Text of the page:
Netflix’s “Grand Army” (premiering Oct. 16) technically isn’t an adaptation of Katie Cappiello’s 2013 “Slut: The Play,” though it features three characters from the play—including the its central character—with one of the roles even being reprised by an actor from the play. Instead, Cappiello’s “Grand Army” goes from focusing on just one central character—in “Slut: The Play,” it was 16-year-old Joey Del Marco, a girl who is raped by three of her friends—to following five very different students at Grand Army High School in Brooklyn, New York. So while the Joey character (Odessa A’zion) and her story are certainly front and center in “Grand Army,” the series is ultimately more of an ensemble teen drama a la “Degrassi” or “13 Reasons Why,” only grittier than the former and, thankfully, less bleak than the latter.
However, in comparing it to those (or really any) teen dramas, it’s worth acknowledging that “Grand Army” doesn’t exactly offer anything new to the teen genre at this point. Not in its depiction of sexual assault, not in its depiction of teenage slut-shaming and cyberbullying, not in its depiction of a “seemingly normal” high school student being capable of horrifying things, not in its depiction of a closeted gay teen story, and especially not in its depiction of the struggles (upon struggles, upon struggles) of Black students. That’s not even necessarily an indictment of “Grand Army,” as plenty of teen dramas have successfully existed without reinventing the wheel.
“Grand Army” has assembled an extremely talented cast though, which, for the most part, drives its stories forward in a way that makes it worth watching the full season. As the biggest name of the cast, A’zion comes into “Grand Army” with the most expected of her, especially as the one who has to play a character who gets sexually assaulted. It’s heavy material, and while A’zion is clearly very capable when it comes to playing the opinionated, vibrant, socially conscious teen girl Joey’s introduced as, there is something absolutely and uncomfortably captivating in the way she plays Joey in the aftermath of her assault, with all of that vibrance drained right from her. While there is plenty of room to criticize the presence of yet another story about sexual assault, especially in a “prestige” teen drama, “Grand Army” captures the unfortunate feeling and reality of the story so well—both in A’zion’s performance and the writing—in its depiction, even when certain beats (from the slut-shaming to the system failing Joey) are familiar. This is, after all, the “Grand Army” story initially inspired “Grand Army” in the first place.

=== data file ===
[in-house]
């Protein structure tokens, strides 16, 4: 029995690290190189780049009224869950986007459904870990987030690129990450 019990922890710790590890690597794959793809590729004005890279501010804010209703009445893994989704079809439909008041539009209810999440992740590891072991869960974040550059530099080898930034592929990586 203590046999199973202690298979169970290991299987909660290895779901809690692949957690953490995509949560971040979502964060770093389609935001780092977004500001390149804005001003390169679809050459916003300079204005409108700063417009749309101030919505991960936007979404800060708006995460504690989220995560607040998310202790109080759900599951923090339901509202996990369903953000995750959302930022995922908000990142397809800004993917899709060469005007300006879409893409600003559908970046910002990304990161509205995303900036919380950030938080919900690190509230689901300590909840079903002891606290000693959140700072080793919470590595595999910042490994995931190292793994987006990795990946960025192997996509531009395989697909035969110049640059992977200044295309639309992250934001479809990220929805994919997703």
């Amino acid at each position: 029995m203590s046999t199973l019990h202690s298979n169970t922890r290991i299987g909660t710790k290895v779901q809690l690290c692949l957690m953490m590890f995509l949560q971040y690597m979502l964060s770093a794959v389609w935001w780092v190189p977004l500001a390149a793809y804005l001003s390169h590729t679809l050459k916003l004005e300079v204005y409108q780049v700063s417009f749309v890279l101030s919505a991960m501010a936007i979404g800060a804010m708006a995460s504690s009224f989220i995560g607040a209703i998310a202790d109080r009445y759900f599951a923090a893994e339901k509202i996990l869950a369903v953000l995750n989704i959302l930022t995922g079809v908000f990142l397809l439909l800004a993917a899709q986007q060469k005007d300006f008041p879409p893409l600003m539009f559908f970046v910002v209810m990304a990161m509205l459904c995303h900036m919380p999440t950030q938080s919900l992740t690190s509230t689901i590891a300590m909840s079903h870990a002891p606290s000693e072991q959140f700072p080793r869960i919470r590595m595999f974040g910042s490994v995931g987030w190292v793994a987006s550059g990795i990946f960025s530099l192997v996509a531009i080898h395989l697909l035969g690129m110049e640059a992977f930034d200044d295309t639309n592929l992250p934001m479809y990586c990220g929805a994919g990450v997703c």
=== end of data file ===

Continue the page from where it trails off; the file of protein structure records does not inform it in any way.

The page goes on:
The rest of the “Grand Army” cast is also very much up for the task of portraying these familiar storylines and characters in a way that still makes the audience want to invest in the stories. That’s the case for Sid (Amir Bageria), the potentially Harvard-bound, swimmer son of Indian immigrants, struggling to come to terms with his sexuality. That’s the case for Jayson (Maliq Johnson), a young Black jazz musician who witnesses firsthand how disproportionate punishment for Black kids can alter their lives. That’s the case for Dom (Odley Jean) story, as she finds herself putting the weight of the world on her shoulders to achieve her academic and professional goals and help her family stay financially afloat.